The announcement came after the marshmallow maker identified that 30% of consumers who buy sweets on impulse do so because it is a new type of snack, and the UK’s overall confectionery business is expected to grow 8.6% by 2019.
Mallow & Marsh’s products are available in three flavors, including coconut, vanilla covered in milk chocolate, and raspberry covered in 70% dark chocolate. All of them are made with natural ingredients without additives or preservatives, and have less than 150 calories each.
The fast-growing brand in the UK?
When the current founder of Mallow & Marsh Harriot Pleydell-Bouverie started making marshmallow at home, they turned out to be “quite gooey, but just so different,” she told ConfectioneryNews.
Mallow & Marsh used to make cubes of marshmallow which were sold in a box, but then it created something more “grab-and-go,” which is where the idea of the marshmallow bar came from, according to the company.
Pleydell-Bouverie said Mallow & Marsh’s products are completely different from the traditional marshmallows because “they have a lot more texture and substance, and they look more like chocolate bars in the way they are packaged.”
“The shape makes the 'dunkability' factor very high. Some people have even been known to bite the top and bottom off and then use it as a straw to drink their coffees,” she added.
Mallow & Marsh said in a statement that the new Starbucks listing makes it “the fastest-growing marshmallow brand in the UK.”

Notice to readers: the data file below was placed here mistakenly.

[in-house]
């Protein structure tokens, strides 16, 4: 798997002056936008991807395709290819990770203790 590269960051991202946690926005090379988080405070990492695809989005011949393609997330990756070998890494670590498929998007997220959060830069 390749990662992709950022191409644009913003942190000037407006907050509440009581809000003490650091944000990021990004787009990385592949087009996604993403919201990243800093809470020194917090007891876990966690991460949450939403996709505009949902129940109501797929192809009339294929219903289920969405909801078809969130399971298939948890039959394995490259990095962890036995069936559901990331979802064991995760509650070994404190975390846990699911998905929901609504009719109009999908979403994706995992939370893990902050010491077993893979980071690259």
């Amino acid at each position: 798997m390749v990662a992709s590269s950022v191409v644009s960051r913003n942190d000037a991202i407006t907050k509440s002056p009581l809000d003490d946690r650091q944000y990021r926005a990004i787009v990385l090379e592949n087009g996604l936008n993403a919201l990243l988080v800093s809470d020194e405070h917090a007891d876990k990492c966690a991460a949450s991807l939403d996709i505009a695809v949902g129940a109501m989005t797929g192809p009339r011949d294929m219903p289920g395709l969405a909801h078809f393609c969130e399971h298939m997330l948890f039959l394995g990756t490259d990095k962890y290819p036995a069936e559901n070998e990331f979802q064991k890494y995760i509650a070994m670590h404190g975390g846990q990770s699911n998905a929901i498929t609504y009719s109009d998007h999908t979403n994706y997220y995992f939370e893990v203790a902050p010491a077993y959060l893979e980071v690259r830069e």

“I’m not sure how we fit an exact [confectionery] trend at the moment, but if I have to pick one, it would be premiumization,” Pleydell-Bouverie said. “Consumers are moving away from mass produced, preservative filled products, and the confectionery aisle is no different.”
Smaller brands struggling to attract consumers
Euromonitor recently reported that mixed and variety bags are the most significant area in “other” sugar confectionery segment, accounting for an estimated 42% value share in 2016.
“Marshmallow will see the strongest performance, gaining around half a percentage point from 2015 to reach 37%,” the market research firm said.
“This will be thanks to the strength of the Haribo brand, with this brand’s marshmallows benefiting from strong marketing for Haribo in general.”
Even though marshmallow is a fast growing sector, smaller-scale manufacturers, like Mallow & Marsh, are struggling to attract consumers’ attention, according to Euromonitor.
“Tangerine Confectionery notably relaunched its Princess Marshmallows in January with an improved recipe and updated packaging stressing their fat-free nature. However, this is likely to be insufficient to prevent ongoing current value sales decline in the year due to strong competition from Haribo and more affordable private label products.”
Pleydell-Bouverie acknowledged that being a small confectioner can be frustrating at times because keeping its quality and handmade nature is very difficult, and has its limitations.
“But as we grow, the biggest challenge is managing growth and demand with cash flow,” she added.
Pleydell-Bouverie declined to compare her brand to the US snackable marshmallow startup, SMASHMALLOW.
Mallow & Marsh is expected to grow its range and launch a few new products in early 2017.